Thursday, February 22, 2018

A Look Back At How Ian Fleming's Naval Intelligence WWII Background Helped Him To Create His Iconic Character James Bond

Hervie Haufler at the Warfare History Network offers a piece that looks back on how the adventures of a British Intelligence officer named Ian Fleming (seen in the above and photos) during World War II fueled his creation of the iconic fictional secret agent James Bond.

Some accounts of Ian Fleming’s life make it seem that only at the age of 44, as an antidote to the shock of finally agreeing to get married, did he suddenly commit himself to the unplanned task of creating his James Bond novels. In actuality, he had declared his interest in writing thriller-type books as early as the age of 20, when he confided to his friend Ivar Bryce that this was his lifetime goal. Even that early he had begun collecting incidents and experiences that he could later weave into his 13-book saga of James Bond.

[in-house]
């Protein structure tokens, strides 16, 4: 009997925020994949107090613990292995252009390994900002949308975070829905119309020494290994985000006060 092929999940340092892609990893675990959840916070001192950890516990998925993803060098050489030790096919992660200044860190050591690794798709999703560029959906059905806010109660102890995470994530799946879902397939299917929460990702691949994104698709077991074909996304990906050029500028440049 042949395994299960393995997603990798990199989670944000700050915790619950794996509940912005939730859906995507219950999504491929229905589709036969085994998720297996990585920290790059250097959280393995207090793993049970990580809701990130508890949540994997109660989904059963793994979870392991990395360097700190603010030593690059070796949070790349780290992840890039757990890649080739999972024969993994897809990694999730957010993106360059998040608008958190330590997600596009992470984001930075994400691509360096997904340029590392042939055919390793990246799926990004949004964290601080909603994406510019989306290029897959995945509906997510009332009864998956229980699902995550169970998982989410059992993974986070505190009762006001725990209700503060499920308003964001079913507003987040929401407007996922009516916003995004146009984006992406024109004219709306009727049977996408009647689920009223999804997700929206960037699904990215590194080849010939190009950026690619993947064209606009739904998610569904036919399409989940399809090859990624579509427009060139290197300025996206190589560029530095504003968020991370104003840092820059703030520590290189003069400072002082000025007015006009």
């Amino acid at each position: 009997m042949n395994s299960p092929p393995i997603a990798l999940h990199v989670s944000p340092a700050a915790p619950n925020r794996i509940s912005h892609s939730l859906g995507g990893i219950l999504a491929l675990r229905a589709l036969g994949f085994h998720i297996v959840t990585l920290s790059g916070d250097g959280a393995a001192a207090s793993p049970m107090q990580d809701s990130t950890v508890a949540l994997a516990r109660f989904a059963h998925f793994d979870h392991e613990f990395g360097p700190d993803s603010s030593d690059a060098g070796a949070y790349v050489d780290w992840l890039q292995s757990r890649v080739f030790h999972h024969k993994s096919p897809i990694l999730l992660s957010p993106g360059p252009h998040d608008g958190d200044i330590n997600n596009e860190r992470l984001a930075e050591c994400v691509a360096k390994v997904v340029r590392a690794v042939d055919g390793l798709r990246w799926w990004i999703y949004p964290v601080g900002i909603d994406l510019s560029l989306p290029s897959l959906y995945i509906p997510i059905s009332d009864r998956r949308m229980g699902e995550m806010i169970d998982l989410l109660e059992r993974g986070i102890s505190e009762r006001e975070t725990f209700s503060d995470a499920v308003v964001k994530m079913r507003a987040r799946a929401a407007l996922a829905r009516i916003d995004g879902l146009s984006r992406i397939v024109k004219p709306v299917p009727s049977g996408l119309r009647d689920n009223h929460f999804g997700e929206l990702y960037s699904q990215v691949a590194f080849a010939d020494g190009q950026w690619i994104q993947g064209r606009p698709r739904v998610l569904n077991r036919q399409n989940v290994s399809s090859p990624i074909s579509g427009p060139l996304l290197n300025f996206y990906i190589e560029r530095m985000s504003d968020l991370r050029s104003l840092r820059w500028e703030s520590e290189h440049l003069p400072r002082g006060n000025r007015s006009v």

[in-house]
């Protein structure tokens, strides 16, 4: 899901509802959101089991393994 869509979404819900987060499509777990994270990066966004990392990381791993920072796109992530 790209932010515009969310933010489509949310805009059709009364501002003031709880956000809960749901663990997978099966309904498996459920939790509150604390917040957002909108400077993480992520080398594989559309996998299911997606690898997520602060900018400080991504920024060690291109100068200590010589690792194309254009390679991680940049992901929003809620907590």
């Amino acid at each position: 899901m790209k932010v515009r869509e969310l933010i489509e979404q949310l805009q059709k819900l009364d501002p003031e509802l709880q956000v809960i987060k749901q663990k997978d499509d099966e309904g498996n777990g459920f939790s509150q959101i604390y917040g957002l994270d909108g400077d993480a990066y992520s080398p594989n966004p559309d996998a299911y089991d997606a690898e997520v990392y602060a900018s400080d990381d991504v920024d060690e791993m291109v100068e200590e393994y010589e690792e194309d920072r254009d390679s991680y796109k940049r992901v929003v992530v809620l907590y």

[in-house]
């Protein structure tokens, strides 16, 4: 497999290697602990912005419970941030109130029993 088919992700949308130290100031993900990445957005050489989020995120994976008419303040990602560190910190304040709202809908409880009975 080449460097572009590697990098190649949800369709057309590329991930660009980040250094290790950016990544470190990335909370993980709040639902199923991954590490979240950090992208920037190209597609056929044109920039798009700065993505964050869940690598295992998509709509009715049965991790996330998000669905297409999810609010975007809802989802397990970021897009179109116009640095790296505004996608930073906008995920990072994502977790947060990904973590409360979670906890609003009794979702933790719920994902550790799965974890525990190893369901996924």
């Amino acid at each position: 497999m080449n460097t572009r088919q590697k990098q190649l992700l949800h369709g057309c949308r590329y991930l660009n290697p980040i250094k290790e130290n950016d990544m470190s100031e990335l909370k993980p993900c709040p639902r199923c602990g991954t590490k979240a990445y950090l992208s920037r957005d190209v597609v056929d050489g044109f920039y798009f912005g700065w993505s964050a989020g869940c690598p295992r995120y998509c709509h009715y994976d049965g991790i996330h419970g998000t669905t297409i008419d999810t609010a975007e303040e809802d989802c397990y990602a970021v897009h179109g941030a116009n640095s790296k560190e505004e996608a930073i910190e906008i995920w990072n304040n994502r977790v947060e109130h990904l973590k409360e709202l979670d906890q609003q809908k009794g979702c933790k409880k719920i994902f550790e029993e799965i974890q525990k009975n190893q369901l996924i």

Most particularly, Fleming relied on his richly varied participation in World War II as source material for Bond’s exploits. Rather than tie his hero to history, though, he made Bond current by involving him in the Allies’ Cold War struggle against the Soviet Union.

You can read the rest of the piece via the below link:

You can also read my Counterterrorism magazine piece on Ian Fleming and his 30 Assault Unit commando group in WWII exploits via the below link:

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